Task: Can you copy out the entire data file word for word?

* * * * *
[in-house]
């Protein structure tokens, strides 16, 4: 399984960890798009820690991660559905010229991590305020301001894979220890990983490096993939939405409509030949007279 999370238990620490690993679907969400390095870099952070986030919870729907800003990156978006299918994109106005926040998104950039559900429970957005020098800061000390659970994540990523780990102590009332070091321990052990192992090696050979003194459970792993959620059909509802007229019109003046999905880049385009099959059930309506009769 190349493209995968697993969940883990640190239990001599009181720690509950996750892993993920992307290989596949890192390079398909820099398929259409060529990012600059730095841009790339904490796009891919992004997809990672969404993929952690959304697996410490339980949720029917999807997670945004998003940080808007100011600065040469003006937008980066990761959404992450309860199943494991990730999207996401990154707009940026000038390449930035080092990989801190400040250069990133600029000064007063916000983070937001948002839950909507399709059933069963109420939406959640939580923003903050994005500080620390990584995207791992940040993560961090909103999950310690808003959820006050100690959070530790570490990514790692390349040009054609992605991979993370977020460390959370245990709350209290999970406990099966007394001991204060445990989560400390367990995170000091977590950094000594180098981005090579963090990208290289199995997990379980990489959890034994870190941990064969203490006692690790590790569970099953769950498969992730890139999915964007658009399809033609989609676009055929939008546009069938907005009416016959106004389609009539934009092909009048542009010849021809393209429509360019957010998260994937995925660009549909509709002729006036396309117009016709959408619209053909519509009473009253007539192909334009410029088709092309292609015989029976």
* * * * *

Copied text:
[in-house]
């Protein structure tokens, strides 16, 4: 399984960890798009820690991660559905010229991590305020301001894979220890990983490096993939939405409509030949007279 999370238990620490690993679907969400390095870099952070986030919870729907800003990156978006299918994109106005926040998104950039559900429970957005020098800061000390659970994540990523780990102590009332070091321990052990192992090696050979003194459970792993959620059909509802007229019109003046999905880049385009099959059930309506009769 190349493209995968697993969940883990640190239990001599009181720690509950996750892993993920992307290989596949890192390079398909820099398929259409060529990012600059730095841009790339904490796009891919992004997809990672969404993929952690959304697996410490339980949720029917999807997670945004998003940080808007100011600065040469003006937008980066990761959404992450309860199943494991990730999207996401990154707009940026000038390449930035080092990989801190400040250069990133600029000064007063916000983070937001948002839950909507399709059933069963109420939406959640939580923003903050994005500080620390990584995207791992940040993560961090909103999950310690808003959820006050100690959070530790570490990514790692390349040009054609992605991979993370977020460390959370245990709350209290999970406990099966007394001991204060445990989560400390367990995170000091977590950094000594180098981005090579963090990208290289199995997990379980990489959890034994870190941990064969203490006692690790590790569970099953769950498969992730890139999915964007658009399809033609989609676009055929939008546009069938907005009416016959106004389609009539934009092909009048542009010849021809393209429509360019957010998260994937995925660009549909509709002729006036396309117009016709959408619209053909519509009473009253007539192909334009410029088709092309292609015989029976």